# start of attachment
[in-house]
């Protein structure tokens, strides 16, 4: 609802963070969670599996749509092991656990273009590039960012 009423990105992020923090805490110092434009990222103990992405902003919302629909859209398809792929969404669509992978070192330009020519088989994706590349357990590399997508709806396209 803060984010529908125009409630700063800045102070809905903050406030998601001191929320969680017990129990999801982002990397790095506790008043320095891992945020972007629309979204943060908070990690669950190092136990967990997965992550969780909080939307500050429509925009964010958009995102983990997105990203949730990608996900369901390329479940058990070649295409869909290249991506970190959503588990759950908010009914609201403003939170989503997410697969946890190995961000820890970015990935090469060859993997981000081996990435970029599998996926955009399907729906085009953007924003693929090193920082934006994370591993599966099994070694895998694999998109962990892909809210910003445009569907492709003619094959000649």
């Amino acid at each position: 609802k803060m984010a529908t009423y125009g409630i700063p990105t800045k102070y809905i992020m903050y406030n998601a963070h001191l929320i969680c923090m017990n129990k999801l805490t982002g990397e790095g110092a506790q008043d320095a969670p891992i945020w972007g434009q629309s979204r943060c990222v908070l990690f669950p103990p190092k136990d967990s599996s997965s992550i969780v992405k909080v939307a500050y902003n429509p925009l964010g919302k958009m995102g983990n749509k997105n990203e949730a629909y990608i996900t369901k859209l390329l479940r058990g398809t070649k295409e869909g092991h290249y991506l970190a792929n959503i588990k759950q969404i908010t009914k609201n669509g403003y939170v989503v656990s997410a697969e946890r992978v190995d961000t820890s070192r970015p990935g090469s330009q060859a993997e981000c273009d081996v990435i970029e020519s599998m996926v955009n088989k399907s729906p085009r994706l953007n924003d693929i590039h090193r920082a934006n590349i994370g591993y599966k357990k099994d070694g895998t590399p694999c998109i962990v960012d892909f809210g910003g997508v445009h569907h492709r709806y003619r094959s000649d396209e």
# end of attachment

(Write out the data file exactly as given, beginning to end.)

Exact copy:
[in-house]
């Protein structure tokens, strides 16, 4: 609802963070969670599996749509092991656990273009590039960012 009423990105992020923090805490110092434009990222103990992405902003919302629909859209398809792929969404669509992978070192330009020519088989994706590349357990590399997508709806396209 803060984010529908125009409630700063800045102070809905903050406030998601001191929320969680017990129990999801982002990397790095506790008043320095891992945020972007629309979204943060908070990690669950190092136990967990997965992550969780909080939307500050429509925009964010958009995102983990997105990203949730990608996900369901390329479940058990070649295409869909290249991506970190959503588990759950908010009914609201403003939170989503997410697969946890190995961000820890970015990935090469060859993997981000081996990435970029599998996926955009399907729906085009953007924003693929090193920082934006994370591993599966099994070694895998694999998109962990892909809210910003445009569907492709003619094959000649």
């Amino acid at each position: 609802k803060m984010a529908t009423y125009g409630i700063p990105t800045k102070y809905i992020m903050y406030n998601a963070h001191l929320i969680c923090m017990n129990k999801l805490t982002g990397e790095g110092a506790q008043d320095a969670p891992i945020w972007g434009q629309s979204r943060c990222v908070l990690f669950p103990p190092k136990d967990s599996s997965s992550i969780v992405k909080v939307a500050y902003n429509p925009l964010g919302k958009m995102g983990n749509k997105n990203e949730a629909y990608i996900t369901k859209l390329l479940r058990g398809t070649k295409e869909g092991h290249y991506l970190a792929n959503i588990k759950q969404i908010t009914k609201n669509g403003y939170v989503v656990s997410a697969e946890r992978v190995d961000t820890s070192r970015p990935g090469s330009q060859a993997e981000c273009d081996v990435i970029e020519s599998m996926v955009n088989k399907s729906p085009r994706l953007n924003d693929i590039h090193r920082a934006n590349i994370g591993y599966k357990k099994d070694g895998t590399p694999c998109i962990v960012d892909f809210g910003g997508v445009h569907h492709r709806y003619r094959s000649d396209e």